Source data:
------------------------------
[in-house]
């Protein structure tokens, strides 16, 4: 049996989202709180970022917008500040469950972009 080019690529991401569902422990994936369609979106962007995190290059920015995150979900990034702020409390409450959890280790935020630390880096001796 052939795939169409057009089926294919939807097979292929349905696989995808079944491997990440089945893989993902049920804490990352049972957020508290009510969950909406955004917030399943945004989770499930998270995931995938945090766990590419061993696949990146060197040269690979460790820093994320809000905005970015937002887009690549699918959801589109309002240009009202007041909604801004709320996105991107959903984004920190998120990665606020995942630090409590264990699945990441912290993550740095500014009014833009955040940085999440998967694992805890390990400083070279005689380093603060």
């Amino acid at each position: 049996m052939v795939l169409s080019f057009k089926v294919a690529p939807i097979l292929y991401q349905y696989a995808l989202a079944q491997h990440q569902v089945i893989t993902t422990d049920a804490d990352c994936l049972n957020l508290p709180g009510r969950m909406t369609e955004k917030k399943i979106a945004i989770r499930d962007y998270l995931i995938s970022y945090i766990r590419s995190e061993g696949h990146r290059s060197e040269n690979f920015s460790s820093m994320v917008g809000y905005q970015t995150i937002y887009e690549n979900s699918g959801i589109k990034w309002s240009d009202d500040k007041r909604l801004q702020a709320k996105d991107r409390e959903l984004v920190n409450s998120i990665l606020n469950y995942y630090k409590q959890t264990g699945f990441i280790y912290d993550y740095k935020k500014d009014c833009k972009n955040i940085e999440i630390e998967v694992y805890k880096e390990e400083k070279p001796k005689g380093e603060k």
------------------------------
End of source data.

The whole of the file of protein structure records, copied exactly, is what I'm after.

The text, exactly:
[in-house]
């Protein structure tokens, strides 16, 4: 049996989202709180970022917008500040469950972009 080019690529991401569902422990994936369609979106962007995190290059920015995150979900990034702020409390409450959890280790935020630390880096001796 052939795939169409057009089926294919939807097979292929349905696989995808079944491997990440089945893989993902049920804490990352049972957020508290009510969950909406955004917030399943945004989770499930998270995931995938945090766990590419061993696949990146060197040269690979460790820093994320809000905005970015937002887009690549699918959801589109309002240009009202007041909604801004709320996105991107959903984004920190998120990665606020995942630090409590264990699945990441912290993550740095500014009014833009955040940085999440998967694992805890390990400083070279005689380093603060």
């Amino acid at each position: 049996m052939v795939l169409s080019f057009k089926v294919a690529p939807i097979l292929y991401q349905y696989a995808l989202a079944q491997h990440q569902v089945i893989t993902t422990d049920a804490d990352c994936l049972n957020l508290p709180g009510r969950m909406t369609e955004k917030k399943i979106a945004i989770r499930d962007y998270l995931i995938s970022y945090i766990r590419s995190e061993g696949h990146r290059s060197e040269n690979f920015s460790s820093m994320v917008g809000y905005q970015t995150i937002y887009e690549n979900s699918g959801i589109k990034w309002s240009d009202d500040k007041r909604l801004q702020a709320k996105d991107r409390e959903l984004v920190n409450s998120i990665l606020n469950y995942y630090k409590q959890t264990g699945f990441i280790y912290d993550y740095k935020k500014d009014c833009k972009n955040i940085e999440i630390e998967v694992y805890k880096e390990e400083k070279p001796k005689g380093e603060k």